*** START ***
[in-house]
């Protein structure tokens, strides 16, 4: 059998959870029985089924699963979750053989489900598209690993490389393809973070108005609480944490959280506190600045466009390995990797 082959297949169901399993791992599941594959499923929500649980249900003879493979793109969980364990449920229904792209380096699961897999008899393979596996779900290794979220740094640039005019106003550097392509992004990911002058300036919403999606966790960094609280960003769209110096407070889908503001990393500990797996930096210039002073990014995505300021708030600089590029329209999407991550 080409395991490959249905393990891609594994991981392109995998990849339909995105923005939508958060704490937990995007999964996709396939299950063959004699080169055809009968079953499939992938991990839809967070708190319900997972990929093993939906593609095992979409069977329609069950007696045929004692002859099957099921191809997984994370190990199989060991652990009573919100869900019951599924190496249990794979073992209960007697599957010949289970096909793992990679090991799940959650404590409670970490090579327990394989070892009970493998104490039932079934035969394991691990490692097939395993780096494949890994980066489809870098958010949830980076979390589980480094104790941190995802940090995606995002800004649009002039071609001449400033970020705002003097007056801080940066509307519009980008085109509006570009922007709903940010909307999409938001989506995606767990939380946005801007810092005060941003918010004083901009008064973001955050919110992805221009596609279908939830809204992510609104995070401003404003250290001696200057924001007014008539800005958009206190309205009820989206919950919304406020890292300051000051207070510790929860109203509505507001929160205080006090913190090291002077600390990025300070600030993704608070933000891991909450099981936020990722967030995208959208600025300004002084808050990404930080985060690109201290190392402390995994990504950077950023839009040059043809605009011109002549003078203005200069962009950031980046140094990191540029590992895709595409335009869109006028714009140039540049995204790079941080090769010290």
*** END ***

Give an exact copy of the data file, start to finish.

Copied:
[in-house]
């Protein structure tokens, strides 16, 4: 059998959870029985089924699963979750053989489900598209690993490389393809973070108005609480944490959280506190600045466009390995990797 082959297949169901399993791992599941594959499923929500649980249900003879493979793109969980364990449920229904792209380096699961897999008899393979596996779900290794979220740094640039005019106003550097392509992004990911002058300036919403999606966790960094609280960003769209110096407070889908503001990393500990797996930096210039002073990014995505300021708030600089590029329209999407991550 080409395991490959249905393990891609594994991981392109995998990849339909995105923005939508958060704490937990995007999964996709396939299950063959004699080169055809009968079953499939992938991990839809967070708190319900997972990929093993939906593609095992979409069977329609069950007696045929004692002859099957099921191809997984994370190990199989060991652990009573919100869900019951599924190496249990794979073992209960007697599957010949289970096909793992990679090991799940959650404590409670970490090579327990394989070892009970493998104490039932079934035969394991691990490692097939395993780096494949890994980066489809870098958010949830980076979390589980480094104790941190995802940090995606995002800004649009002039071609001449400033970020705002003097007056801080940066509307519009980008085109509006570009922007709903940010909307999409938001989506995606767990939380946005801007810092005060941003918010004083901009008064973001955050919110992805221009596609279908939830809204992510609104995070401003404003250290001696200057924001007014008539800005958009206190309205009820989206919950919304406020890292300051000051207070510790929860109203509505507001929160205080006090913190090291002077600390990025300070600030993704608070933000891991909450099981936020990722967030995208959208600025300004002084808050990404930080985060690109201290190392402390995994990504950077950023839009040059043809605009011109002549003078203005200069962009950031980046140094990191540029590992895709595409335009869109006028714009140039540049995204790079941080090769010290």